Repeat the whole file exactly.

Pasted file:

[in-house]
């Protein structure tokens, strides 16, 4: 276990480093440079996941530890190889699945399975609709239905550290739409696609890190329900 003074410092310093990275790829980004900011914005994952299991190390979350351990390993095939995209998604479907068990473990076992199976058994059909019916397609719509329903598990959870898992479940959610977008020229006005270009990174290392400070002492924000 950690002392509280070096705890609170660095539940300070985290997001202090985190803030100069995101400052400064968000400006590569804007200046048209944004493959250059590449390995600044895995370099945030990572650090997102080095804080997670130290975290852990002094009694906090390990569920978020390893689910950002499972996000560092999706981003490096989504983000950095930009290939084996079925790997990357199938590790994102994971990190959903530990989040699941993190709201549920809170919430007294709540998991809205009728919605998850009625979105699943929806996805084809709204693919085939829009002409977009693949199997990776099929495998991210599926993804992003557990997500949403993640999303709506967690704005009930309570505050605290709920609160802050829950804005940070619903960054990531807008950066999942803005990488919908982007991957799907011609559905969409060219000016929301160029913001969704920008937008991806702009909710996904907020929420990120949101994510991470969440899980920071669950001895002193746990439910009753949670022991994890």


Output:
[in-house]
């Protein structure tokens, strides 16, 4: 276990480093440079996941530890190889699945399975609709239905550290739409696609890190329900 003074410092310093990275790829980004900011914005994952299991190390979350351990390993095939995209998604479907068990473990076992199976058994059909019916397609719509329903598990959870898992479940959610977008020229006005270009990174290392400070002492924000 950690002392509280070096705890609170660095539940300070985290997001202090985190803030100069995101400052400064968000400006590569804007200046048209944004493959250059590449390995600044895995370099945030990572650090997102080095804080997670130290975290852990002094009694906090390990569920978020390893689910950002499972996000560092999706981003490096989504983000950095930009290939084996079925790997990357199938590790994102994971990190959903530990989040699941993190709201549920809170919430007294709540998991809205009728919605998850009625979105699943929806996805084809709204693919085939829009002409977009693949199997990776099929495998991210599926993804992003557990997500949403993640999303709506967690704005009930309570505050605290709920609160802050829950804005940070619903960054990531807008950066999942803005990488919908982007991957799907011609559905969409060219000016929301160029913001969704920008937008991806702009909710996904907020929420990120949101994510991470969440899980920071669950001895002193746990439910009753949670022991994890």